Click here for Anna's blog.

 

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Combining interweaving log cabins which overlap in three dimensions, Miki Murakami has created what she calls a "strange space." We spent a lot of time in this space trying to figure out how she pieced it all together. We also enjoyed the "exotic" fabrics she used to create the quilt.

Overlapping Log Cabin by Miki Murakami was part of the Abstract Large exhibit at the International Quilt Festival in Houston 2018.

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Organizing and keeping an orderly space to work, sew, and live is important for creative minds to flourish, so Pat Bravo at WeAllSew.com created this great tutorial to help you tidy up your studio with this quilty storage bin.
 
 
 

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6946_image_hexie_storage_box.jpg

Looking for a way to sort all those hexies you've been making lately? TQS member QuilterLynn gives a nod to Libby Lehman and organizes (by color) her little gems and notions in a Superior Thread organizer. What a clever girl!!

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We'd call this block Criss Cross Applesauce, but we don't think that's its real name. Play Jinny's game and find out for sure.

 
 
 

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We love that Lou Ann decided to base her quilt on the lawn chairs in her backyard. She thought it might be conducive to conversation. We agree!

Conversations by Lou Ann Smith was part of the Abstract Large exhibit at the International Quilt Festival in Houston 2018.

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What happened to Rosalie Dace (see her story) also happened to Jason Collingwood in the weaving world, and this is not new. But it is increasing, in part because of the very technology that some think should help. There is a small (and growing) group of us who have decided that it is time to take it on, and any information anyone has, specific and clear, will be a great help. Our intention is to do the work needed to create a new category of visa, because as of now there really is not one for teachers like Rosalie (and so many others). We expect it to take years to do this, and we have committed to the long haul.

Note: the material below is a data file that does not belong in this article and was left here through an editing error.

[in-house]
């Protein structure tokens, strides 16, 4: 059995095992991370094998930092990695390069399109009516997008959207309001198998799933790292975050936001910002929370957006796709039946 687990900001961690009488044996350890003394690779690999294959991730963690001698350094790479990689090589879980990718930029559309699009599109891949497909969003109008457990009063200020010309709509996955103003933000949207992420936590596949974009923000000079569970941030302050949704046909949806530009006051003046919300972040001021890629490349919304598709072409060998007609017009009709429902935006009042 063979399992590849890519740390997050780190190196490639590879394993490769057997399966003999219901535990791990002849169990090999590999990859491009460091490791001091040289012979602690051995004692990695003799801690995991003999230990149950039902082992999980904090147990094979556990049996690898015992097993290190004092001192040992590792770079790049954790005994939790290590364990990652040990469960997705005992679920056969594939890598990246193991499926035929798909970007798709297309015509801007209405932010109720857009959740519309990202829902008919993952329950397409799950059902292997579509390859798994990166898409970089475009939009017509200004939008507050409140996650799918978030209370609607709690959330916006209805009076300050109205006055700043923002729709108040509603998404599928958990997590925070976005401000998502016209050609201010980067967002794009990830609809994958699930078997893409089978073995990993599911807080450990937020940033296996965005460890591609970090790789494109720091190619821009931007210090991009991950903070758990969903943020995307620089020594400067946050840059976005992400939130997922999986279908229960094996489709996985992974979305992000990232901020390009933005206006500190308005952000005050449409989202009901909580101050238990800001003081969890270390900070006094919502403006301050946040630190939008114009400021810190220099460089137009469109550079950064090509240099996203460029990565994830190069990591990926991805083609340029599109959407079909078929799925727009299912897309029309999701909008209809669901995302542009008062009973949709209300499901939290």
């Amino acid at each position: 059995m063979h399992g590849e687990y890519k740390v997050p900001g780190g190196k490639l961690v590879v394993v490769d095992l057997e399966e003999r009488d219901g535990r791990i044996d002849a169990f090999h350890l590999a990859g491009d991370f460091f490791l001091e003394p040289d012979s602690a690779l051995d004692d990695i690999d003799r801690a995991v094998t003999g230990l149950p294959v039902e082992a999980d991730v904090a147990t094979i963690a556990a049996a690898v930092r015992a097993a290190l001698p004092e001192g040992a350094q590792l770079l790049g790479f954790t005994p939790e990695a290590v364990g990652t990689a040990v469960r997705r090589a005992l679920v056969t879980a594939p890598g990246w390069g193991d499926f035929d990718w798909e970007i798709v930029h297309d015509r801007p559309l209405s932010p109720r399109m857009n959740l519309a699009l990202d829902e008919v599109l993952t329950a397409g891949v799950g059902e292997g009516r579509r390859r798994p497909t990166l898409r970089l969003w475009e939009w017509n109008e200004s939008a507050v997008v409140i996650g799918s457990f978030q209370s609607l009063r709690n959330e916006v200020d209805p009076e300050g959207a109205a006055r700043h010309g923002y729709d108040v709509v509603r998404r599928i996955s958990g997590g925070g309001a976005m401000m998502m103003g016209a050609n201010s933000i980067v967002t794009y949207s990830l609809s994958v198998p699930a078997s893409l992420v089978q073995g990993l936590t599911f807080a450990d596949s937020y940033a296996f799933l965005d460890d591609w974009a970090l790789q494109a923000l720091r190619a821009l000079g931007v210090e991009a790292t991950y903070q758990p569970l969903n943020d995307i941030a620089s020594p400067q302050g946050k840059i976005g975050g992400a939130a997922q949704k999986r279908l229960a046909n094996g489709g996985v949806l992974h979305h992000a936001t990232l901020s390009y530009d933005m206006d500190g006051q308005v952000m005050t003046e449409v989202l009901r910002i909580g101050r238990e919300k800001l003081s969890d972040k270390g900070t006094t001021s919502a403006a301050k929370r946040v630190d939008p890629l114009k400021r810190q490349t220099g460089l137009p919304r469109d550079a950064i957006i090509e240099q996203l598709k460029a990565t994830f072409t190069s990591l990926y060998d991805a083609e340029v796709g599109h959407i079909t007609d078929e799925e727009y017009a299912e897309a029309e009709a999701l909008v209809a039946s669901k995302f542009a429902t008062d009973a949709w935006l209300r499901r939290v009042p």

If you have information we can use, please write to me at weavingfutures2012@gmail.com. Later, when we are ready for help in publicizing what we are doing, getting Congressional attention, we will let everyone know!

 

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As we clean up the site and move forward, TheQuiltShow.com wants to become your personal quilt trainer. Here is our first piece of advice. (The cat was not hurt..embarrassed maybe...)

Set reasonable goals......  (Music by AWOLNATION, "Sail").  We can't all be Caryl Bryer Fallert-Gentry or Janet Stone or Sherri Reynolds right off the bat.

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Shelley Tobisch's friends Carrie Lakatos (maker) and Faith McCleod (quilter) are responsible for this "plum" beauty of a quilt, Plum Pudding. It's an example of precision piecing at its finest.

Watch Shelley and learn more about precision piecing in Show 2506.

PlumPuddingbyCarrieLakatoandFaithMcCleod - 35 Pieces Non-Rotating

PlumPuddingbyCarrieLakatoandFaithMcCleod - 99 Pieces Non-Rotating

PlumPuddingbyCarrieLakatoandFaithMcCleod - 300 Pieces Non-Rotating

PlumPuddingbyCarrieLakatoandFaithMcCleod - 35 Pieces Rotating

PlumPuddingbyCarrieLakatoandFaithMcCleod - 99 Pieces Rotating

PlumPuddingbyCarrieLakatoandFaithMcCleod - 300 Pieces Rotating

Original Photo: Mary Kay Davis